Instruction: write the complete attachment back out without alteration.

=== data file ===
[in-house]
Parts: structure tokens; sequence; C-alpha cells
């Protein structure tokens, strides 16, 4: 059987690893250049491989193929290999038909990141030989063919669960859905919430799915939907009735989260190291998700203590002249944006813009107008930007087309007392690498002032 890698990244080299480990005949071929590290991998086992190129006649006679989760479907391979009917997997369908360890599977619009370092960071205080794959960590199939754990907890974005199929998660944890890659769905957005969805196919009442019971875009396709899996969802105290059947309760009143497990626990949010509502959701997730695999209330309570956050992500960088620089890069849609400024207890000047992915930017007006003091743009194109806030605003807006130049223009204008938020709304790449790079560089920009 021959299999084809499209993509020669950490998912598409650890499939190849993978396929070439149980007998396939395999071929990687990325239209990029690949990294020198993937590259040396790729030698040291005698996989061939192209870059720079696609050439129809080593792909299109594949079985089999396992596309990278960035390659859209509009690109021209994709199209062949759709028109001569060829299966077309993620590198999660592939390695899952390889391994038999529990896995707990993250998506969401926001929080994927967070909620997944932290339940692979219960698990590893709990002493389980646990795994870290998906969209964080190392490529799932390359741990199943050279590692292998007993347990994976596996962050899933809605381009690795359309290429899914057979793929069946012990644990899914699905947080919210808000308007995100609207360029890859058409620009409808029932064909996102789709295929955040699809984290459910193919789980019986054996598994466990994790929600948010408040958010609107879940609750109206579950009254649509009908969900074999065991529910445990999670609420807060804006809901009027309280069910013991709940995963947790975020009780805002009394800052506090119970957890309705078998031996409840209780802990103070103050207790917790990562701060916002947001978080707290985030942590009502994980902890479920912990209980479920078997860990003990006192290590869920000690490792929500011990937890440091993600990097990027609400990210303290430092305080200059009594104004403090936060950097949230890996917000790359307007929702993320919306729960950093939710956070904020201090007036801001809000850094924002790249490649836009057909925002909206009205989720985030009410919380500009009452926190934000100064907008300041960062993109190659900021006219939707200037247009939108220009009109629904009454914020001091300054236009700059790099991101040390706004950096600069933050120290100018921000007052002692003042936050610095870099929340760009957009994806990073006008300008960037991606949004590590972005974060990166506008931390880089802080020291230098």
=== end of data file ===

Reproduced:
[in-house]
Parts: structure tokens; sequence; C-alpha cells
């Protein structure tokens, strides 16, 4: 059987690893250049491989193929290999038909990141030989063919669960859905919430799915939907009735989260190291998700203590002249944006813009107008930007087309007392690498002032 890698990244080299480990005949071929590290991998086992190129006649006679989760479907391979009917997997369908360890599977619009370092960071205080794959960590199939754990907890974005199929998660944890890659769905957005969805196919009442019971875009396709899996969802105290059947309760009143497990626990949010509502959701997730695999209330309570956050992500960088620089890069849609400024207890000047992915930017007006003091743009194109806030605003807006130049223009204008938020709304790449790079560089920009 021959299999084809499209993509020669950490998912598409650890499939190849993978396929070439149980007998396939395999071929990687990325239209990029690949990294020198993937590259040396790729030698040291005698996989061939192209870059720079696609050439129809080593792909299109594949079985089999396992596309990278960035390659859209509009690109021209994709199209062949759709028109001569060829299966077309993620590198999660592939390695899952390889391994038999529990896995707990993250998506969401926001929080994927967070909620997944932290339940692979219960698990590893709990002493389980646990795994870290998906969209964080190392490529799932390359741990199943050279590692292998007993347990994976596996962050899933809605381009690795359309290429899914057979793929069946012990644990899914699905947080919210808000308007995100609207360029890859058409620009409808029932064909996102789709295929955040699809984290459910193919789980019986054996598994466990994790929600948010408040958010609107879940609750109206579950009254649509009908969900074999065991529910445990999670609420807060804006809901009027309280069910013991709940995963947790975020009780805002009394800052506090119970957890309705078998031996409840209780802990103070103050207790917790990562701060916002947001978080707290985030942590009502994980902890479920912990209980479920078997860990003990006192290590869920000690490792929500011990937890440091993600990097990027609400990210303290430092305080200059009594104004403090936060950097949230890996917000790359307007929702993320919306729960950093939710956070904020201090007036801001809000850094924002790249490649836009057909925002909206009205989720985030009410919380500009009452926190934000100064907008300041960062993109190659900021006219939707200037247009939108220009009109629904009454914020001091300054236009700059790099991101040390706004950096600069933050120290100018921000007052002692003042936050610095870099929340760009957009994806990073006008300008960037991606949004590590972005974060990166506008931390880089802080020291230098």